I feel a bit out of place being asked to pen a piece among these masters of photography, as several years ago I pivoted my business away from photos and towards filmmaking. As a San Francisco commercial videographer, I focus most of my time on capturing people’s emotion through their actions and words, with much of my work going towards being a testimonial, documentary and commercial filmmaker. So when I look at what I have shot compared to the likes of Renee Robyn, Lindsay Adler and Blair Bunting, I cringe a little. I’m not nearly on their level.

All that said though, I am still a photographer at heart and enjoy shooting for the purposes of making art. When I do, I try and choose sceneries and backdrops that are somewhat hard to get to and seek angles that are out of the ordinary both to satisfy my desire to be different, and also to help stand out from others who may have visited the same locations as me. Let’s face it: there are very few places on earth that haven’t been photographed before, and photographed well for that matter.

My favorite angles tend to come from the air. Once you get to a certain altitude, there are much fewer people that have seen that angle than those who capture images from the ground, so it’s kind of an easy, almost “cheater” method to getting stand-out images.

Well, it was a way to stand out until very recently when drone photography has really taken off (pun intended).

As a guy who did most of his shooting out of helicopters, my one saving grace was that my aerial images are higher quality than those that consumer drones were capable of shooting.

But I was by no means a helicopter-only, anti drone-photography snob. Quite the opposite actually. I liked the idea of getting more accessible, more easily-controlled, aerial images. Flying a drone, and seeing the angles that I could see with the ease I was able to get them… I was inspired. I didn’t care, and still don’t, that drones were common and photos from those angles were becoming a dime a dozen. As an artist, I wanted to make something that got me excited, and drone photography was clearly going to be it.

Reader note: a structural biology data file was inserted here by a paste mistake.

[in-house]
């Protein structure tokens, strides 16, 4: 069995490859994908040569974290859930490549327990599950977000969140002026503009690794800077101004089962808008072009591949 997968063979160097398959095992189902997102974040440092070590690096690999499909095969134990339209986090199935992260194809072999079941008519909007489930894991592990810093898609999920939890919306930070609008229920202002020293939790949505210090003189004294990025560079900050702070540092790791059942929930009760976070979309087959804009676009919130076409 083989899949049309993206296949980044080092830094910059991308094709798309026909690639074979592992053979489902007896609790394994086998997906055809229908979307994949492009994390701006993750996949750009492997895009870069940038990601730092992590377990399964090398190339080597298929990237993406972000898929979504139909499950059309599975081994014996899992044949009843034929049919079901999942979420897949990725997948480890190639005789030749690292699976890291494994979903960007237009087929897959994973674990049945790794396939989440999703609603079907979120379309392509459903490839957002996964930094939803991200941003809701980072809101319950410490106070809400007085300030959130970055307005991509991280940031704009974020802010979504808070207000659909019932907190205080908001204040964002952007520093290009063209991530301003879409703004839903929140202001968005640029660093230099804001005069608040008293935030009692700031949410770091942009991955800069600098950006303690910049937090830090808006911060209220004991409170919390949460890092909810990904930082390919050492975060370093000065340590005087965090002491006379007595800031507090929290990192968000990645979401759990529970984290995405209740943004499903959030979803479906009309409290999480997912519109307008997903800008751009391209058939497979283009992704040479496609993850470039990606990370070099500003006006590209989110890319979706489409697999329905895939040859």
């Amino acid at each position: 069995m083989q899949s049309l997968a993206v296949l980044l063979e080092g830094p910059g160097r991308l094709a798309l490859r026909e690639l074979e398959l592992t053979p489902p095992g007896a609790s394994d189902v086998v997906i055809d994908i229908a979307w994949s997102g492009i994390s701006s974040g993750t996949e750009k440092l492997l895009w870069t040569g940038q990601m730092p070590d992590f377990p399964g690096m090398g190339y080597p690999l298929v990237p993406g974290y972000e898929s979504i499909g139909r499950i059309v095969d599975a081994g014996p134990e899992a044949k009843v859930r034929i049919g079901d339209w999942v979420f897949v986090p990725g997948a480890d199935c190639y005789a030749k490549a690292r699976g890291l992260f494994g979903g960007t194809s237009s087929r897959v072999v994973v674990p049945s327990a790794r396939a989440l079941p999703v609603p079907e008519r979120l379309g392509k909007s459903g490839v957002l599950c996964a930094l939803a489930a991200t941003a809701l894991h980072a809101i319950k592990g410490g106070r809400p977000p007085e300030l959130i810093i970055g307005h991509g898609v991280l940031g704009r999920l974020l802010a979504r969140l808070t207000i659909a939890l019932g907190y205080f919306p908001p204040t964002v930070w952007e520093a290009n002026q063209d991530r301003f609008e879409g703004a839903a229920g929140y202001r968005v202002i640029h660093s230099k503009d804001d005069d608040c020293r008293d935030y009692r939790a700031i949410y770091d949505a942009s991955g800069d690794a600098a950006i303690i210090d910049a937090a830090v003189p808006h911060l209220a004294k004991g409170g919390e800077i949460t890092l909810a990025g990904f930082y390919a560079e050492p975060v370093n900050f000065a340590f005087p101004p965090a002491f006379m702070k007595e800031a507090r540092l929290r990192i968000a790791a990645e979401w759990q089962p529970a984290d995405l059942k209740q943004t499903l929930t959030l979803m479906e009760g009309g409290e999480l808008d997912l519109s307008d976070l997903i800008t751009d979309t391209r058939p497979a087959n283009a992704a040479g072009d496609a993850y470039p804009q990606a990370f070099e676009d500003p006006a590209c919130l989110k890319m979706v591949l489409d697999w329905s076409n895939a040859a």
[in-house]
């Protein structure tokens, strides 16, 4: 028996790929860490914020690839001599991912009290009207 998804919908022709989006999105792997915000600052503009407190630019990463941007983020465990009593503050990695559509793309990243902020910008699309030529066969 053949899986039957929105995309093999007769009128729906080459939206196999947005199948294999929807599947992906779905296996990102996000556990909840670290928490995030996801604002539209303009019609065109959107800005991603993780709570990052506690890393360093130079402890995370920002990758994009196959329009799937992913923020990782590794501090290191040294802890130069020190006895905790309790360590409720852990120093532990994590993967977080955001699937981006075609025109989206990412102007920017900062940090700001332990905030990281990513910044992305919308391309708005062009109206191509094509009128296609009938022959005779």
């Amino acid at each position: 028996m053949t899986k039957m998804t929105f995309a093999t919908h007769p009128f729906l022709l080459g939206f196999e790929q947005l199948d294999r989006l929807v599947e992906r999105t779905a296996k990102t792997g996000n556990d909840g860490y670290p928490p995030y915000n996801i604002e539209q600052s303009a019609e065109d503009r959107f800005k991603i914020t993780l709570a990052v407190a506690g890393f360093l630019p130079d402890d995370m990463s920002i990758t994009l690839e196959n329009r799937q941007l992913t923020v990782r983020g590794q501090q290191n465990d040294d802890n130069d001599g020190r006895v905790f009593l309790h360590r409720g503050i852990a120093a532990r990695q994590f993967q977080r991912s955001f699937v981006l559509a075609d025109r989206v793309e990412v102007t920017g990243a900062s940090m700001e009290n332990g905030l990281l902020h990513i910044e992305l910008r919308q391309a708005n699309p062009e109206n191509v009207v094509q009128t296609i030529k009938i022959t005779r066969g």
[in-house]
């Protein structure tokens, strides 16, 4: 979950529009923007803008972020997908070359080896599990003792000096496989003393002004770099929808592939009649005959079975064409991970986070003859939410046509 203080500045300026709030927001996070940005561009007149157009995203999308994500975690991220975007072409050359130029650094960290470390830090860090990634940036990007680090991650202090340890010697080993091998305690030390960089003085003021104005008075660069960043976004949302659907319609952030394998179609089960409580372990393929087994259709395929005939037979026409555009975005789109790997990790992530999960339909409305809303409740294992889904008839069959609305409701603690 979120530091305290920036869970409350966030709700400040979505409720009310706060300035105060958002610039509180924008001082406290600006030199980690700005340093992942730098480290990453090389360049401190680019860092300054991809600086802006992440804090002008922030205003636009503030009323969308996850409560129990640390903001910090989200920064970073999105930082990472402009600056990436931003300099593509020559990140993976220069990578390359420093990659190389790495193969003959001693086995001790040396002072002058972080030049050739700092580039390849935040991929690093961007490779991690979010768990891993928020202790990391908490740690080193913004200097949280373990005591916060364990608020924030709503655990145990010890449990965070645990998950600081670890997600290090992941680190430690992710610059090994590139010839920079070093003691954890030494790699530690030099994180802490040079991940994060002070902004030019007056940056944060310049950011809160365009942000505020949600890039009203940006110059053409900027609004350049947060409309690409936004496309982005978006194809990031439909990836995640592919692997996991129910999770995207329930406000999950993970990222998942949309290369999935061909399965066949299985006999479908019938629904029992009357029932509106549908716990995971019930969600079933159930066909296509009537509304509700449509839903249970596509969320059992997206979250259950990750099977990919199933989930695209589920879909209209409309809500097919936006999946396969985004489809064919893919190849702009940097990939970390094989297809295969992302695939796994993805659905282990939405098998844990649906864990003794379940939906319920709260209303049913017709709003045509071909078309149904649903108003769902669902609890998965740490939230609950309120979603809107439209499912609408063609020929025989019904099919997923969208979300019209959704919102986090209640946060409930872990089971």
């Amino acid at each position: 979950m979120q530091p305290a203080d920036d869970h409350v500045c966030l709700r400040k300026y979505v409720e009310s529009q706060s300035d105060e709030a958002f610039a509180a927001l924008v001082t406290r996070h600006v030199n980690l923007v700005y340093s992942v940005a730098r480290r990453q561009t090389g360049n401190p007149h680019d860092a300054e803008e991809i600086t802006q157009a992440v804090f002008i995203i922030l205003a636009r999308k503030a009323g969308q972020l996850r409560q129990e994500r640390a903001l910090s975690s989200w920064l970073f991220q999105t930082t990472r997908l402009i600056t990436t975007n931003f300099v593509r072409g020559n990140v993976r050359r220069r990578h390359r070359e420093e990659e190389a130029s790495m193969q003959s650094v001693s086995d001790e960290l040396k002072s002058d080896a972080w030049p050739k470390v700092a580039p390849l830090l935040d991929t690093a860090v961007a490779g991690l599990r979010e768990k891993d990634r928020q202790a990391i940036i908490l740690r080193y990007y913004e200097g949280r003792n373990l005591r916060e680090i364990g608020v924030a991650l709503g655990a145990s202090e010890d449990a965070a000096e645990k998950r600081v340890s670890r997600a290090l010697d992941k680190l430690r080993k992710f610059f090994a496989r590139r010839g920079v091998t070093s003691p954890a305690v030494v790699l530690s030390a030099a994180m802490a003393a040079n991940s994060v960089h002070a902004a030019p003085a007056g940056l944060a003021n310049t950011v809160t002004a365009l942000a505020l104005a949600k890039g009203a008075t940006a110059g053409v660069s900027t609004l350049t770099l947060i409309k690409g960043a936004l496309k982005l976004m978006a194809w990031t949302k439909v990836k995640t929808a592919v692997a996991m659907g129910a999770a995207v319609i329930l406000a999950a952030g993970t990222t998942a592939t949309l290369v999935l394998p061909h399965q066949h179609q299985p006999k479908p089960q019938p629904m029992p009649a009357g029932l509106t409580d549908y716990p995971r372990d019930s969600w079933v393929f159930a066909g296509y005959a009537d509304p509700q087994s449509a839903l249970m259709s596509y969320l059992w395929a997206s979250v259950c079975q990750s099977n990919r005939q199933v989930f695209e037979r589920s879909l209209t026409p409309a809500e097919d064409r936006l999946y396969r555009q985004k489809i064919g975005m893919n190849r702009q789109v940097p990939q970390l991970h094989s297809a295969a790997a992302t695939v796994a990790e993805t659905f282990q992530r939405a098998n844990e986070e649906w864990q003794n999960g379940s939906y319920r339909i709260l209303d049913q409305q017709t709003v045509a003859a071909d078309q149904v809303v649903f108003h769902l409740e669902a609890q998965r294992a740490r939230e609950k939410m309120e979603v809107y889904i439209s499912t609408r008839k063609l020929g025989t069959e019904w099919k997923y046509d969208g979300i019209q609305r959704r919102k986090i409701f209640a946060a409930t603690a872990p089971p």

I ended up buying a Phantom 4 for myself a couple years ago and though I love the video capability of the camera, I was let down by the sort of “meh” quality of the photos. Sure, the subject matter and angle of view was breathtaking, but I just wasn’t feeling like the photos could be used for anything other than sharing online. Certainly, printing the images would show the flaws in the underpowered sensor.

I mean, look at these. The quality is just not there.

I have since shot with everything from a Mavic Air to an Inspire 2, waiting for the day that someone would make a drone that had the portability and ease of use found in the Mavic system with the image quality of the Inspire 2.

For me, the holy grail moment would come when ease of use and small size intersect with high quality imagery.

Well, I did not have to wait long. That time has pretty much come, as the Mavic 2 Pro is finally a drone that I put in the air and quickly, easily and confidently to capture stellar, high-quality images.

I want to point to specifically one situation recently where having the Mavic 2 Pro made all the difference. I was out in Hawaii with a few other photographers hiking into the rainforest on the way to a set of waterfalls. These falls are not hard to get to, they aren’t secret, and they are frequently traveled to by tourists to the area. As a sucker for waterfalls, I do my best to get to as many as I can, anywhere I am, because I never tire of seeing the beauty of crashing water.

In this particular case, knowing that it was going to be a bit of a hike and it was also going to be hot and muggy, I didn’t want to bring very much with me. I had a small backpack, one camera with a lens and ND filter, a tripod and my Mavic 2 Pro. The idea of hiking for a few hours through mud, sweat and mosquitos with anything more than that didn’t sound like it would be worth it, so I was determined to keep things small.

After hiking for an hour or so, we got to one waterfall that was not particularly busy with people (we were the only group there when we arrived), but it also wasn’t the most “epic” of falls either. It was fine, but it wasn’t exactly what I was hoping for. Still, I sent my drone up by placing it on the only flat surface we could find: a boulder.